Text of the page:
Test driving Mahindra NuvoSport N8 AMT

Mahindra pushes out Nuvosport — its latest utilitarian offering — on to Indian roads

In the automotive world, a name can make or break your car’s sales potential. After all, one of Mahindra’s rivals recently renamed one of its launches because it sounded a lot like a deadly virus. Nuvosport — the name — is a departure from Mahindra’s other offerings, like the KUV 100 and TUV 100; it doesn’t end with numbers and a double-o.

The NuvoSport is essentially the Quanto with a makeover. The LED Daytime Running Lights (DRL) above the headlamps are distinctive and give the car’s visage a permanently surprised look. Other elements on the NuvoSport’s front end, such as the grille, air dam, fog-lamps and skid-plate design, are great too. The NuvoSport’s Quanto underpinnings really come to the fore when you look at it side-on, but are hidden underneath a re-designed tail-lamp unit.

The cabin, too, has been given a bit of an upgrade. The two-tone black and grey interior motif is easy on the eye, and the chrome-lined AC knobs are snazzy, too. The Kenwood 6.2-inch touchscreen, while was simple to use, was lacking in the plastic quality.

There is barely enough room for anyone more than a couple of children. Pics/Sanjay Raikar
There is barely enough room for anyone more than a couple of children. Pics/Sanjay Raikar

The seat position is pretty high up, allowing one a clear view of the road ahead. While they are comfortable for the most part, thigh support is a little wanting. The front seats also have lumbar support, which is great for those long stretches. Speaking of long stretches, the 60:40 split second-row seats also recline in the NuvoSport, which makes riding in the back a lot more bearable. An area for improvement would be the inclusion of second AC vents.

LED daytime running lamps over the headlamps are distinctive
LED daytime running lamps over the headlamps are distinctive

While the NuvoSport is a seven-seater, the third row is not big enough to fit two full-sized adults; kids shouldn’t have a problem, though. Boot space is an improved 412-850 litres based on optimal seat-fold positions.

The engine is a 1.5-litre 3-cyl unit
The engine is a 1.5-litre 3-cyl unit

Mahindra says that the ladder-frame that the NuvoSport is built on is the same third-generation development built first for the Scorpio. It also says that the engine is a more evolved version of the mFalcon80 found on the KUV 100. However, this two-stage turbo infused 1.5-litre mHawk100 powerplant produces the same power and the same torque at exactly the same revolutions per minute. So that’s an output of 100 PS at 3,750 RPM and a torque rating of 240 Nm from 1,600-2,800 RPM. Power is still delivered to the rear wheels; only what’s definitely brand-new about this whole setup is that it is now done through a five-speed AMT, or the old five-speed manual, if you so choose.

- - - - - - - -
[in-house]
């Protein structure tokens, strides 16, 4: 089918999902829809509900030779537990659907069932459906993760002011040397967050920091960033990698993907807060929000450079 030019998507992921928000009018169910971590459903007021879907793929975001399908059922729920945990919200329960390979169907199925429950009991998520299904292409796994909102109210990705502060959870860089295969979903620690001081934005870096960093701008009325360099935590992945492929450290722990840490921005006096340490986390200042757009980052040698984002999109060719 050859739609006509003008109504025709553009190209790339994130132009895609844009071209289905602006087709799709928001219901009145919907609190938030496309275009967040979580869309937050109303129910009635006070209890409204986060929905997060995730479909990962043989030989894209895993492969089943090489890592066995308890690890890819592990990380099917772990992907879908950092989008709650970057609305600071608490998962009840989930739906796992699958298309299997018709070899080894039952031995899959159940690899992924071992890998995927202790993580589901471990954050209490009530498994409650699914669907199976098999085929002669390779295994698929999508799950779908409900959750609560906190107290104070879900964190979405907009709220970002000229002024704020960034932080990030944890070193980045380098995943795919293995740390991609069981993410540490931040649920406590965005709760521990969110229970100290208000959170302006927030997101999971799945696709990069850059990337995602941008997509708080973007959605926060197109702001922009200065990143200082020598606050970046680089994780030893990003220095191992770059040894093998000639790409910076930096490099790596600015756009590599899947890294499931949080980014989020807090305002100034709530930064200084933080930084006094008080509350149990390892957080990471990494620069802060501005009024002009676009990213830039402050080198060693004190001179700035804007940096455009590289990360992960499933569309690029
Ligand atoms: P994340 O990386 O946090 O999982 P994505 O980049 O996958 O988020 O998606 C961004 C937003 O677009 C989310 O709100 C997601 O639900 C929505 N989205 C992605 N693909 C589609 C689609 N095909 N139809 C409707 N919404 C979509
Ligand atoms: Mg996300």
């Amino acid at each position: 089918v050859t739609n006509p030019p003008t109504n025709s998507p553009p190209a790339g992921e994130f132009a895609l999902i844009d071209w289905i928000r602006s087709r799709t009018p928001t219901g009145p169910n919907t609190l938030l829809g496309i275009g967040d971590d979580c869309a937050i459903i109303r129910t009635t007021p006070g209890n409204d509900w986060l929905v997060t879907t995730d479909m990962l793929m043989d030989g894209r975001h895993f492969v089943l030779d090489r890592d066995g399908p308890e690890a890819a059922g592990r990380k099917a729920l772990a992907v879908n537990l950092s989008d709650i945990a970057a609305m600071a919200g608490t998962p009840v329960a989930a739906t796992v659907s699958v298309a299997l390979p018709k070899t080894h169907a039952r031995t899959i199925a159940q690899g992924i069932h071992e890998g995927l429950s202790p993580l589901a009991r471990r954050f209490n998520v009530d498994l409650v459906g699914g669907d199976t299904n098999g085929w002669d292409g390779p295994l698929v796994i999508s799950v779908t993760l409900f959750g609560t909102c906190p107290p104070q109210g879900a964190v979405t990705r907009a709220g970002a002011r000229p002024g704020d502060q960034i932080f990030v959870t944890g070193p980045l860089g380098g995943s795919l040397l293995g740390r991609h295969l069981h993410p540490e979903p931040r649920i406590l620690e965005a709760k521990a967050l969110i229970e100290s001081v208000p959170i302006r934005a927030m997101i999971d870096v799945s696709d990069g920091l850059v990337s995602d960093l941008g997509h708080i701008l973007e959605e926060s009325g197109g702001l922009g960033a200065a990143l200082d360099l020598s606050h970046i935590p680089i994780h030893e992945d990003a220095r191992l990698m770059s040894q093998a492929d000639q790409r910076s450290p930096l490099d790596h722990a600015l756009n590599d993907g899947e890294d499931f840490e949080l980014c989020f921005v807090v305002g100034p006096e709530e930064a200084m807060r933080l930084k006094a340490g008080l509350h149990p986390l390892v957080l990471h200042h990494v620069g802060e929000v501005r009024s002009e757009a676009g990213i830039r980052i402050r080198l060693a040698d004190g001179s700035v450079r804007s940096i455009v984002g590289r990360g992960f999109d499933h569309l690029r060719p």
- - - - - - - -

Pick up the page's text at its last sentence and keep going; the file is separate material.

The cabin of the NuvoSport is quite snazzy
The cabin of the NuvoSport is quite snazzy

Cabin insulation levels are satisfactory. Since the engine peaks at 3,750 revs, there’s basically a long flat line in the power curve in the upper reaches of the mid-range of the rev counter. Top-end whack is conspicuous by its absence. This means quick early shifts are required, but the AMT, like all AMTs in the Indian commuter bracket, is set up to provide maximum fuel efficiency, even if that is to the detriment of outright performance. The AMT doesn’t sway from convention in this respect, because it is torpid on the shifts.

The steering on the NuvoSport felt light when cornering on Mahindra's kilometre-odd test-track, and communicated adequately as well. There was significant body-roll, but the car held its shape without too much wrestling as long as you don't come into the corner hot. The ride quality could only be vetted on a small patch of the track, but felt comfortable enough at speeds below the 45-50 km/h mark. Braking wasn't as sharp as desirable, and the feel was little on the spongy side.

We also got behind the wheel of the manual variant of the NuvoSport, and the big difference is, of course, the gearbox. The five-speed manual definitely allows you to extract more performance out of the mHawk100 engine. The gearbox has a long throw, and while shifts are comfortable, it isn’t the most rapid gearbox out there. The ‘Eco’ mode definitely changes the way the engine behaves, making it slower and more efficient to drive.

Safety-wise ABS with EBD and dual-front airbags are available as options right from the base variant, and other features such as steering-mounted controls and cruise control are also present on the top-end variant.

Price-wise, the NuvoSport retails at Rs 11.43 lakh (OTR, Pune) for this N8 AMT variant, which is a slightly hefty tag for a sub-four-metre car, but considering there’s no other car that goes up directly against it, Mahindra do enjoy a bit of a monopoly with the NuvoSport.

Need to know
Mahindra NuvoSport N8 AMT
Engine Type: 1,493 cc, turbocharged, three-cylinder, diesel
Max Power: 100 PS @ 3,750 rpm
Max Torque: 240 Nm @ 1,600-2,000 rpm
Transmission: 5-speed AMT
Price: Rs 11.43 lakh (on-road, Pune)

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